Almost every construction project relies on data. With that in mind, construction needs number crunchers and no
-one understands numbers quite like analysts do.
Analysts not only know numbers but they can collect data and analyse it to recommend the best course of action in any situation. Their attention to detail means they never miss a thing.
Every culture has contributed to maths just as it has contributed to literature. It’s a universal language; numbers belong to everyone.”
- Daniel Tammet
A clerk of works inspects the workmanship, quality and safety of work on construction sites and reports back to senior managers and clients. As a clerk of work, you’d be conducting regular site inspections and checking that building plans are being followed correctly. You’d check that work is being carried out to the correct specifications and legal, safety and environmental standards.
Estimators calculate how much construction projects will cost, taking into account labour, material and equipment requirements. They will negotiate with suppliers and gain quotes from subcontractors and use this information to compile detailed cost proposals for a client.
A geo-technical engineer has an important job role in analysing soil, rock, groundwater, and other earth materials prior to major construction projects. This analysis can help determine what materials must be used in the structure’s foundation or overall design, or whether the project needs additional measures to ensure it is safe.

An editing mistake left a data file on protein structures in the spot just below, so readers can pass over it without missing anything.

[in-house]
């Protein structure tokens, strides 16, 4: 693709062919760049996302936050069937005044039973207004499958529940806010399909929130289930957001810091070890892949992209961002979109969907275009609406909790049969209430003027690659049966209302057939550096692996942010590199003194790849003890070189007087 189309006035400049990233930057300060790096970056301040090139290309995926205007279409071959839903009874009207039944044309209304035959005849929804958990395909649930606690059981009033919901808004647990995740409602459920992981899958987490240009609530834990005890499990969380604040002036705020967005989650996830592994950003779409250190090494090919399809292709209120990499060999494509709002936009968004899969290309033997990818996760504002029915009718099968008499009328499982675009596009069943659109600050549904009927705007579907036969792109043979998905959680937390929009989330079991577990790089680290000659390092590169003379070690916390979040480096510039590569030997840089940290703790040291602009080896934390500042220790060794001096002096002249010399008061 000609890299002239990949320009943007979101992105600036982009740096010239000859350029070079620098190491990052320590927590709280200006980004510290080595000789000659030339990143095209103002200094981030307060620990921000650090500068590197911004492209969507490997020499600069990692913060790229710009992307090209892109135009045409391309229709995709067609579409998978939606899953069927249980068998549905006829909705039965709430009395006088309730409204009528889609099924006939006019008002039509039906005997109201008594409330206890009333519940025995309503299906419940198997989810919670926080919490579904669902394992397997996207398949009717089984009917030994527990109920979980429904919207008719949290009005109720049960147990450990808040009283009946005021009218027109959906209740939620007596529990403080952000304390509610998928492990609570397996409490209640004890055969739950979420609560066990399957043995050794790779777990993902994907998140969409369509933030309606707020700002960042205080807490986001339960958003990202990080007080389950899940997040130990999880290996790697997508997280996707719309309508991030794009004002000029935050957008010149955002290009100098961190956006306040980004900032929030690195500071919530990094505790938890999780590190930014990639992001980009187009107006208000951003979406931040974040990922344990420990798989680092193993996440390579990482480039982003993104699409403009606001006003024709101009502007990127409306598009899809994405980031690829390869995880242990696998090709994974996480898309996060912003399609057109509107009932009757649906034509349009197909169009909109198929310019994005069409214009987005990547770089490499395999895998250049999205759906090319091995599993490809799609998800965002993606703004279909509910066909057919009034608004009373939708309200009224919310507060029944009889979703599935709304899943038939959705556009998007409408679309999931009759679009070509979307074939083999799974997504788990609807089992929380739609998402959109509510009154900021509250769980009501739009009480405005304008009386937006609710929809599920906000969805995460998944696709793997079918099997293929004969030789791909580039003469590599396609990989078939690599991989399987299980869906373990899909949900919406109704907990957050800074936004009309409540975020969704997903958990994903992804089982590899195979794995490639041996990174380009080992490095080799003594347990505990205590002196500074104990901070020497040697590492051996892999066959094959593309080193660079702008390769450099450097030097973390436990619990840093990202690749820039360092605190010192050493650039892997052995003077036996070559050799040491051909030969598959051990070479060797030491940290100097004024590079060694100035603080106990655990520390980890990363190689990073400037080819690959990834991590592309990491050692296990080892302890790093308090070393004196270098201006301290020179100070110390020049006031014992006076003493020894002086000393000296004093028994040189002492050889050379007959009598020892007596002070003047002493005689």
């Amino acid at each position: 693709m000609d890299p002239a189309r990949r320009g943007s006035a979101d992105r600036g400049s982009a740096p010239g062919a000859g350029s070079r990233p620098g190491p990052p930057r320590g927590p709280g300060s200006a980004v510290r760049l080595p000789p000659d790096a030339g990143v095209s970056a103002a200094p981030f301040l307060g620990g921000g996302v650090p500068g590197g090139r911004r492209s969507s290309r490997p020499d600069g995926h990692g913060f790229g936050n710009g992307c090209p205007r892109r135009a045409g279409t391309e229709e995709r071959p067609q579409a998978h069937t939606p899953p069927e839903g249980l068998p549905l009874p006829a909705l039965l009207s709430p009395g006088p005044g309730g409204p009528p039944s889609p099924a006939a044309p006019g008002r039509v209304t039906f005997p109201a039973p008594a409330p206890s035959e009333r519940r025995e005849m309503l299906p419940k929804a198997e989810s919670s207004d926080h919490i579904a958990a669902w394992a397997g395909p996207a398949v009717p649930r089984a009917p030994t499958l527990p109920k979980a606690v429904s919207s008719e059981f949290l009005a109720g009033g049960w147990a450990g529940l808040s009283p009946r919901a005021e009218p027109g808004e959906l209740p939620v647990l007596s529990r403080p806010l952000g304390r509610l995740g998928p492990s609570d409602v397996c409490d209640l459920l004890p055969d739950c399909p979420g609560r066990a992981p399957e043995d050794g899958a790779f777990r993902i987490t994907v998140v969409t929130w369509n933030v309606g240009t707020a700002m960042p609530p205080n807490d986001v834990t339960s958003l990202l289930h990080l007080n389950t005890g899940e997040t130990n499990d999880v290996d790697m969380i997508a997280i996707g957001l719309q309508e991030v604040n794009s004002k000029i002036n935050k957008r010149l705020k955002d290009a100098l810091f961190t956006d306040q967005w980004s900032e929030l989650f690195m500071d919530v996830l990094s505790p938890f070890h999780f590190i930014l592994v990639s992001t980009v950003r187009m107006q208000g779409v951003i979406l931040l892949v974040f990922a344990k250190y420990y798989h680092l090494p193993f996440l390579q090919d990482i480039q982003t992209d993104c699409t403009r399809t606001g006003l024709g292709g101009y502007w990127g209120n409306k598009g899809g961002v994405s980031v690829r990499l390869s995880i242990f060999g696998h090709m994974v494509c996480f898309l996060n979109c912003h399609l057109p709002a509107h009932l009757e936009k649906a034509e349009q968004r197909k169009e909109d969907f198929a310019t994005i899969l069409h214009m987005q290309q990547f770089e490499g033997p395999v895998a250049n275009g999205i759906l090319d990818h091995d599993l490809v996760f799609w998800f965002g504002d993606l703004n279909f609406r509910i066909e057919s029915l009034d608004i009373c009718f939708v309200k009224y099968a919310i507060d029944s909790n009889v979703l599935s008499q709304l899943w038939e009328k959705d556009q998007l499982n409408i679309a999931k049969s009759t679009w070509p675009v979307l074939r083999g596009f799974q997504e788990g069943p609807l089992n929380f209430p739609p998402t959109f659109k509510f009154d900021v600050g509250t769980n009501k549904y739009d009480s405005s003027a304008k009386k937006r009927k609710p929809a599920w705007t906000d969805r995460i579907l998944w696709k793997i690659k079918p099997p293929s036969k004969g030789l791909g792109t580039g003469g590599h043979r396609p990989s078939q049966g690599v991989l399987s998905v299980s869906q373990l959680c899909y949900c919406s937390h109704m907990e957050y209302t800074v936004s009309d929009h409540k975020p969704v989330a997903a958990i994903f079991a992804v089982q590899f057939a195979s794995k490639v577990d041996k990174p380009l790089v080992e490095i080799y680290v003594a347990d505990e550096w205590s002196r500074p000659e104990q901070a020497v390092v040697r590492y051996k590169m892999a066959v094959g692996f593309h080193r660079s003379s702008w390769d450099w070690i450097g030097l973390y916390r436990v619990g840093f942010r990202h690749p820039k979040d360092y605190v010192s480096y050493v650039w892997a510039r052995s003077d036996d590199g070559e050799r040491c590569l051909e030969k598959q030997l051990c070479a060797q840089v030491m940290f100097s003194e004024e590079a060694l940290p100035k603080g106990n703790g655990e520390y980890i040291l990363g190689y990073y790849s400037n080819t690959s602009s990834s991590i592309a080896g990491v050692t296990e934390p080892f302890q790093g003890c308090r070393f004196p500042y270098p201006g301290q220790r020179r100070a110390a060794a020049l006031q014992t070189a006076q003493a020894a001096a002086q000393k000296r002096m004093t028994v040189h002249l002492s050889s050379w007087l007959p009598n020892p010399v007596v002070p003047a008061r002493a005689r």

Hydrographic surveyors use state-of-the-art technology to produce detailed plans of seabeds, harbours and waterways. They measure and map underwater surfaces and study the construction of the seabed, showing the depth, shape and contours. They specialise in precise positioning, data acquisition and processing in onshore or offshore marine environments.
A land drilling operative is responsible for investigating land before drilling into it, to install structures such as tunnels or wells for gas or oil. As a land drilling operative, you’ll work closely with surveyors, geologists and geoscientists, and monitor the drilling progress, overseeing safety management and ensuring the surrounding environment is protected.
The job of a quality assurance manager is to ensure that all of a company’s services and activities meet and maintain set standards. As a quality assurance manager, you’ll carry out inspections and keep detailed records as evidence that work is of the highest possible quality.
Surveyors in remedial treatments inspect properties for defects. They visit sites to determine the level of any damage and advise on how best to fix it. They complete detailed reports, specifications and building surveys; identify defects and advise on repair, maintenance and restoration options.
Site inspectors monitor all work carried out on a construction site to ensure safety and quality standards are upheld. They make sure that building plans and specifications are being followed correctly and manage staff and subcontractors on building sites. They also attend site management meetings and help project managers to plan work.